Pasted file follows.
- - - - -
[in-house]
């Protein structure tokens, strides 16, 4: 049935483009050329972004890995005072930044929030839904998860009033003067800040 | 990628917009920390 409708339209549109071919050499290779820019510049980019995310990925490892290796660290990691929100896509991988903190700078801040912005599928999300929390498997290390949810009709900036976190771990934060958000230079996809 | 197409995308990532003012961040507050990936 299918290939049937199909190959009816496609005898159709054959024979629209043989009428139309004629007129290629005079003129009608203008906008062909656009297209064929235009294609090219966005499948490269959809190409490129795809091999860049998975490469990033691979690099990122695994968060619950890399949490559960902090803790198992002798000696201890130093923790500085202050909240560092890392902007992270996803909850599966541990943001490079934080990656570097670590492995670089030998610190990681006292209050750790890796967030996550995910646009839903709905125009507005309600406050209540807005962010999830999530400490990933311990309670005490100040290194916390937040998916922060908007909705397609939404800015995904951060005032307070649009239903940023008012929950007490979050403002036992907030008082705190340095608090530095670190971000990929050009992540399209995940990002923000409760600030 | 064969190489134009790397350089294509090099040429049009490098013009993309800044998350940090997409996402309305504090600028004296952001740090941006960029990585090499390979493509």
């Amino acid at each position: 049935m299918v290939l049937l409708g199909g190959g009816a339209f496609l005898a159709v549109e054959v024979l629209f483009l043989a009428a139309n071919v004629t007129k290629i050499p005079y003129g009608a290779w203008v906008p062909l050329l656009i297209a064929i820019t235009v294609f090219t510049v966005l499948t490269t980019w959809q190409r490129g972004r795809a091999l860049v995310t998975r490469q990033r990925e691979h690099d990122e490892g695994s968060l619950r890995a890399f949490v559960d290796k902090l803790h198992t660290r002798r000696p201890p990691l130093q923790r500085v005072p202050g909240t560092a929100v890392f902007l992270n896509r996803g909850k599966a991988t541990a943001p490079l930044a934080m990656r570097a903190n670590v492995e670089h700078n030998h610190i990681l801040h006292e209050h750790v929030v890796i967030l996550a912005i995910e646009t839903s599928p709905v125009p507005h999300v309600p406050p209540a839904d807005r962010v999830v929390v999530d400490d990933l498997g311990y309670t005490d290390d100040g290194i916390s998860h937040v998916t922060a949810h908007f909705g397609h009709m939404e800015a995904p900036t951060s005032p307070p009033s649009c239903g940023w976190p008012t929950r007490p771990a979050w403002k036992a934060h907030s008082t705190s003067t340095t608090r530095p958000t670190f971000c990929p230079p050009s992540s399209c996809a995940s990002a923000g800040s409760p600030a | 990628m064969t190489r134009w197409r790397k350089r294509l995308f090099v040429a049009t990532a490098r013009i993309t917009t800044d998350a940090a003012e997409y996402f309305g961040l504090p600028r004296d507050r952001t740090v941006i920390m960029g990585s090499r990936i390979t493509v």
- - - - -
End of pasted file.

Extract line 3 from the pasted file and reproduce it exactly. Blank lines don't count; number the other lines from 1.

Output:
């Amino acid at each position: 049935m299918v290939l049937l409708g199909g190959g009816a339209f496609l005898a159709v549109e054959v024979l629209f483009l043989a009428a139309n071919v004629t007129k290629i050499p005079y003129g009608a290779w203008v906008p062909l050329l656009i297209a064929i820019t235009v294609f090219t510049v966005l499948t490269t980019w959809q190409r490129g972004r795809a091999l860049v995310t998975r490469q990033r990925e691979h690099d990122e490892g695994s968060l619950r890995a890399f949490v559960d290796k902090l803790h198992t660290r002798r000696p201890p990691l130093q923790r500085v005072p202050g909240t560092a929100v890392f902007l992270n896509r996803g909850k599966a991988t541990a943001p490079l930044a934080m990656r570097a903190n670590v492995e670089h700078n030998h610190i990681l801040h006292e209050h750790v929030v890796i967030l996550a912005i995910e646009t839903s599928p709905v125009p507005h999300v309600p406050p209540a839904d807005r962010v999830v929390v999530d400490d990933l498997g311990y309670t005490d290390d100040g290194i916390s998860h937040v998916t922060a949810h908007f909705g397609h009709m939404e800015a995904p900036t951060s005032p307070p009033s649009c239903g940023w976190p008012t929950r007490p771990a979050w403002k036992a934060h907030s008082t705190s003067t340095t608090r530095p958000t670190f971000c990929p230079p050009s992540s399209c996809a995940s990002a923000g800040s409760p600030a | 990628m064969t190489r134009w197409r790397k350089r294509l995308f090099v040429a049009t990532a490098r013009i993309t917009t800044d998350a940090a003012e997409y996402f309305g961040l504090p600028r004296d507050r952001t740090v941006i920390m960029g990585s090499r990936i390979t493509v």